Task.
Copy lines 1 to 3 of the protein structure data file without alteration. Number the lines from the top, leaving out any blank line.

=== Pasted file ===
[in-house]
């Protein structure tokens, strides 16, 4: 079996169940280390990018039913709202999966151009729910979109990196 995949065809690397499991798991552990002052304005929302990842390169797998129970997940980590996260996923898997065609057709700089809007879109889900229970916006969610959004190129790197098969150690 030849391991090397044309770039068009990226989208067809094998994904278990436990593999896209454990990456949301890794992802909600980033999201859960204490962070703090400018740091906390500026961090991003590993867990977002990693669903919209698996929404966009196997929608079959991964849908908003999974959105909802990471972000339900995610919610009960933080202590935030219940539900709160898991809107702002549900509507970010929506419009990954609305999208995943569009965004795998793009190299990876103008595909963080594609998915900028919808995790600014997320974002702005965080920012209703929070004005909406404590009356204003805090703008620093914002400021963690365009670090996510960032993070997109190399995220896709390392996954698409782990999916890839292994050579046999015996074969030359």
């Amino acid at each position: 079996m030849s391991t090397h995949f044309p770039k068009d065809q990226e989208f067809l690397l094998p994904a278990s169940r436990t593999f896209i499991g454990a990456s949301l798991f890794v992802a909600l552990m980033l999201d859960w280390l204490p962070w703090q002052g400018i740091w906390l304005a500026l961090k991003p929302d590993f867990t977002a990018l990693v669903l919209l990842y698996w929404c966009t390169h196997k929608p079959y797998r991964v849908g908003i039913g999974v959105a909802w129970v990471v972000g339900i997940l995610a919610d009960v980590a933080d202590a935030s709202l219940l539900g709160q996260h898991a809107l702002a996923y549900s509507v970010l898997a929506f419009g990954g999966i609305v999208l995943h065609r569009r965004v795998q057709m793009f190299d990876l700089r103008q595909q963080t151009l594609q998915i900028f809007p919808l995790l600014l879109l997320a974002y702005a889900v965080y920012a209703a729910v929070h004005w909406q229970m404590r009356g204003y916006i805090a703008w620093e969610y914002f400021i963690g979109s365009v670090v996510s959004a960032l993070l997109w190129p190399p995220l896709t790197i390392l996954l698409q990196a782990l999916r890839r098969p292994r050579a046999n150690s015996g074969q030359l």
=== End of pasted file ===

[in-house]
């Protein structure tokens, strides 16, 4: 079996169940280390990018039913709202999966151009729910979109990196 995949065809690397499991798991552990002052304005929302990842390169797998129970997940980590996260996923898997065609057709700089809007879109889900229970916006969610959004190129790197098969150690 030849391991090397044309770039068009990226989208067809094998994904278990436990593999896209454990990456949301890794992802909600980033999201859960204490962070703090400018740091906390500026961090991003590993867990977002990693669903919209698996929404966009196997929608079959991964849908908003999974959105909802990471972000339900995610919610009960933080202590935030219940539900709160898991809107702002549900509507970010929506419009990954609305999208995943569009965004795998793009190299990876103008595909963080594609998915900028919808995790600014997320974002702005965080920012209703929070004005909406404590009356204003805090703008620093914002400021963690365009670090996510960032993070997109190399995220896709390392996954698409782990999916890839292994050579046999015996074969030359």
């Amino acid at each position: 079996m030849s391991t090397h995949f044309p770039k068009d065809q990226e989208f067809l690397l094998p994904a278990s169940r436990t593999f896209i499991g454990a990456s949301l798991f890794v992802a909600l552990m980033l999201d859960w280390l204490p962070w703090q002052g400018i740091w906390l304005a500026l961090k991003p929302d590993f867990t977002a990018l990693v669903l919209l990842y698996w929404c966009t390169h196997k929608p079959y797998r991964v849908g908003i039913g999974v959105a909802w129970v990471v972000g339900i997940l995610a919610d009960v980590a933080d202590a935030s709202l219940l539900g709160q996260h898991a809107l702002a996923y549900s509507v970010l898997a929506f419009g990954g999966i609305v999208l995943h065609r569009r965004v795998q057709m793009f190299d990876l700089r103008q595909q963080t151009l594609q998915i900028f809007p919808l995790l600014l879109l997320a974002y702005a889900v965080y920012a209703a729910v929070h004005w909406q229970m404590r009356g204003y916006i805090a703008w620093e969610y914002f400021i963690g979109s365009v670090v996510s959004a960032l993070l997109w190129p190399p995220l896709t790197i390392l996954l698409q990196a782990l999916r890839r098969p292994r050579a046999n150690s015996g074969q030359l």